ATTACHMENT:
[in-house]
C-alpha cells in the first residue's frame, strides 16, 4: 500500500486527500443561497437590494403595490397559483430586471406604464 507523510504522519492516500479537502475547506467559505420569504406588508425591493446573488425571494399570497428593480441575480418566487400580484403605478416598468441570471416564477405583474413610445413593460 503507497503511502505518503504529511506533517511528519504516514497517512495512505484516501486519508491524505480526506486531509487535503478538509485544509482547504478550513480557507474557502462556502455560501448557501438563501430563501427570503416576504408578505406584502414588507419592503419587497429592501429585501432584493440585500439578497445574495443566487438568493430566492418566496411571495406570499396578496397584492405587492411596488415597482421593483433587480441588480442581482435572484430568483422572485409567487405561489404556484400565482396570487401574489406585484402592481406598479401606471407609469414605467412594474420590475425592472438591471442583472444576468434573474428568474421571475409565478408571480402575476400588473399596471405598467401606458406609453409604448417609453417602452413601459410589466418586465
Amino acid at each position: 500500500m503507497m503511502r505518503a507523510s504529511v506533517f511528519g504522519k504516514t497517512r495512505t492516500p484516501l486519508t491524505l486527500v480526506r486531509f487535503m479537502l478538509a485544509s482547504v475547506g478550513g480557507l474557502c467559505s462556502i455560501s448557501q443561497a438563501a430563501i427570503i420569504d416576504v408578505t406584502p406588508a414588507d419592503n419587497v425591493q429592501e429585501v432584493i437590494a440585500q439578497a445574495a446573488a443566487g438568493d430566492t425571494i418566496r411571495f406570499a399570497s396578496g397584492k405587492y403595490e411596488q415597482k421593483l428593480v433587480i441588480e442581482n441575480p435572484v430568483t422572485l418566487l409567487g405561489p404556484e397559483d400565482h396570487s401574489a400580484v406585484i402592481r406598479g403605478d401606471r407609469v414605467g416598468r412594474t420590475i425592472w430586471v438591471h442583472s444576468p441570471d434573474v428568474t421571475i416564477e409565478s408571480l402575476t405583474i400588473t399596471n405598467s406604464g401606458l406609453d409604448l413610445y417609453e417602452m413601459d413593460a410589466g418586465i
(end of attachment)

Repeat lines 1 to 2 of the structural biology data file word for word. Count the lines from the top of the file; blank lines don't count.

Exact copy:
[in-house]
C-alpha cells in the first residue's frame, strides 16, 4: 500500500486527500443561497437590494403595490397559483430586471406604464 507523510504522519492516500479537502475547506467559505420569504406588508425591493446573488425571494399570497428593480441575480418566487400580484403605478416598468441570471416564477405583474413610445413593460 503507497503511502505518503504529511506533517511528519504516514497517512495512505484516501486519508491524505480526506486531509487535503478538509485544509482547504478550513480557507474557502462556502455560501448557501438563501430563501427570503416576504408578505406584502414588507419592503419587497429592501429585501432584493440585500439578497445574495443566487438568493430566492418566496411571495406570499396578496397584492405587492411596488415597482421593483433587480441588480442581482435572484430568483422572485409567487405561489404556484400565482396570487401574489406585484402592481406598479401606471407609469414605467412594474420590475425592472438591471442583472444576468434573474428568474421571475409565478408571480402575476400588473399596471405598467401606458406609453409604448417609453417602452413601459410589466418586465